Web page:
The suit was officially dismissed in 2010, though Scott believes that the family received “an undisclosed settlement” to drop it.

Bad Cop, Bad Cop

Though none of the police officers alleged to have participated in Wallace’s murder was ever convicted of that crime, all were convicted of other crimes in the ensuing years.

Duane “Keffe D” Davis, now 60, is the first person arrested in the 1996 murder of Tupac Shakur. (Image; LVMPD)

Perez was sentenced to a total of seven years in prison for stealing 6 lbs. of cocaine from an LAPD evidence locker, for violating the civil rights of a suspect, and for possessing a firearm with an eliminated serial number. He was released in 2004.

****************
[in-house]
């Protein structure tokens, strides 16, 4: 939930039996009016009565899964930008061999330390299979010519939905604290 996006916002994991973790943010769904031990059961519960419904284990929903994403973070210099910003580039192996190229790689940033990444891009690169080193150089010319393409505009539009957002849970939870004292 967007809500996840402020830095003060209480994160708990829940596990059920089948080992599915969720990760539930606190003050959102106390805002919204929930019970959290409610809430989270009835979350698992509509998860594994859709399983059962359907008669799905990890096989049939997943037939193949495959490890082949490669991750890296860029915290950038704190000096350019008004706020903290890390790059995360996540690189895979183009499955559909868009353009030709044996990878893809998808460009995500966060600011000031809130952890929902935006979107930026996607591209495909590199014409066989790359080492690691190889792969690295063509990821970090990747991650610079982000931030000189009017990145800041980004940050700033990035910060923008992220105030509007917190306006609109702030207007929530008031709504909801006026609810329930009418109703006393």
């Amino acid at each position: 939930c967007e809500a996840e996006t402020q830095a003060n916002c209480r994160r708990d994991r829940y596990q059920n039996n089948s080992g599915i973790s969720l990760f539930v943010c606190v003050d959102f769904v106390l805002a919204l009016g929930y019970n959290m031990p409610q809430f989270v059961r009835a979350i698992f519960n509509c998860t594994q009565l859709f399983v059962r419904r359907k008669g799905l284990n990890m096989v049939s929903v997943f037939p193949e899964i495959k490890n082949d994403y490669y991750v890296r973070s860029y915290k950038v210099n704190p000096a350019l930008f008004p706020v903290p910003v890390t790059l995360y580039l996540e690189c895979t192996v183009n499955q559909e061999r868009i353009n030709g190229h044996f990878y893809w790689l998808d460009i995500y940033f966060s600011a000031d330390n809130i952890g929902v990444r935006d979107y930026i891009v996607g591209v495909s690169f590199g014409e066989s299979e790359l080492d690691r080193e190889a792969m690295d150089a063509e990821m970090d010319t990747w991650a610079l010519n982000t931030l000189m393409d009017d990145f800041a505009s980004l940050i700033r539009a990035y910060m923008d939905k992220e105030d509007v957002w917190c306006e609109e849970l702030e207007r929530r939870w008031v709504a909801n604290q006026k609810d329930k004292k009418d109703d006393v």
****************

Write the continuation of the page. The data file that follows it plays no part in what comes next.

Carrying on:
Durden served five years in prison on six California state charges, including perjury, filing false police reports, and conspiracy to obstruct justice. His sentence was served concurrently with a three-year sentence for federal charges of civil rights violations and possessing an illegal firearm. He was released in 2005.

Mack served 14 years in prison for robbing $722K from a Bank of America and was released in 2010.

Impact of New Evidence

“Now that the Tupac case is being pursued, I think there’s a good chance the LAPD will finally be motivated to solve the Biggie case, too,” Scott said. “I think some new evidence might come to light from this trial. But I think it might spur the LAPD to handle the case even if there isn’t any (new evidence).

“It would put an end to everything, you know, all the questions and the conspiracies and the other nonsense, and allow these two human beings to finally rest in peace.”